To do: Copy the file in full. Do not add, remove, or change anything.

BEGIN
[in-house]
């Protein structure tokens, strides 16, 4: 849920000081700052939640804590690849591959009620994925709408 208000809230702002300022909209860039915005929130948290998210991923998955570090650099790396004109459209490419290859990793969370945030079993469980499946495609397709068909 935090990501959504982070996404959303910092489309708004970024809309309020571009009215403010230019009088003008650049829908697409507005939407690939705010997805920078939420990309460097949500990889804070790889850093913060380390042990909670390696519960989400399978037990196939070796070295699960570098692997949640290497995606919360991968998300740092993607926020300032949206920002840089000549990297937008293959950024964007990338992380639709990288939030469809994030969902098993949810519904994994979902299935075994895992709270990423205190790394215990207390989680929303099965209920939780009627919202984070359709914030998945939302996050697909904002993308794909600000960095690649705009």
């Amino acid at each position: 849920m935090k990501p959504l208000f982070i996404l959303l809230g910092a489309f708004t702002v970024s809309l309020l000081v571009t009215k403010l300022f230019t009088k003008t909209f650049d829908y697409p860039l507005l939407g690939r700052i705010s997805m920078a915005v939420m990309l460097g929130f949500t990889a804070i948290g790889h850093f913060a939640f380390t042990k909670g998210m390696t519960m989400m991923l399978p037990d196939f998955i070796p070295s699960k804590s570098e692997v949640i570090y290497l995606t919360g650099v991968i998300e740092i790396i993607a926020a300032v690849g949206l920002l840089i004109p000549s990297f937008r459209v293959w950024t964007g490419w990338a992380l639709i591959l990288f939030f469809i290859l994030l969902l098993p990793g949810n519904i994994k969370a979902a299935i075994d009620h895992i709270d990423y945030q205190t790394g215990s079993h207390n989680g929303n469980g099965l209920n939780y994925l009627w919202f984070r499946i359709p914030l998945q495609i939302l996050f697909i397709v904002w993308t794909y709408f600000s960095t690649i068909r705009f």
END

[in-house]
């Protein structure tokens, strides 16, 4: 849920000081700052939640804590690849591959009620994925709408 208000809230702002300022909209860039915005929130948290998210991923998955570090650099790396004109459209490419290859990793969370945030079993469980499946495609397709068909 935090990501959504982070996404959303910092489309708004970024809309309020571009009215403010230019009088003008650049829908697409507005939407690939705010997805920078939420990309460097949500990889804070790889850093913060380390042990909670390696519960989400399978037990196939070796070295699960570098692997949640290497995606919360991968998300740092993607926020300032949206920002840089000549990297937008293959950024964007990338992380639709990288939030469809994030969902098993949810519904994994979902299935075994895992709270990423205190790394215990207390989680929303099965209920939780009627919202984070359709914030998945939302996050697909904002993308794909600000960095690649705009």
């Amino acid at each position: 849920m935090k990501p959504l208000f982070i996404l959303l809230g910092a489309f708004t702002v970024s809309l309020l000081v571009t009215k403010l300022f230019t009088k003008t909209f650049d829908y697409p860039l507005l939407g690939r700052i705010s997805m920078a915005v939420m990309l460097g929130f949500t990889a804070i948290g790889h850093f913060a939640f380390t042990k909670g998210m390696t519960m989400m991923l399978p037990d196939f998955i070796p070295s699960k804590s570098e692997v949640i570090y290497l995606t919360g650099v991968i998300e740092i790396i993607a926020a300032v690849g949206l920002l840089i004109p000549s990297f937008r459209v293959w950024t964007g490419w990338a992380l639709i591959l990288f939030f469809i290859l994030l969902l098993p990793g949810n519904i994994k969370a979902a299935i075994d009620h895992i709270d990423y945030q205190t790394g215990s079993h207390n989680g929303n469980g099965l209920n939780y994925l009627w919202f984070r499946i359709p914030l998945q495609i939302l996050f697909i397709v904002w993308t794909y709408f600000s960095t690649i068909r705009f």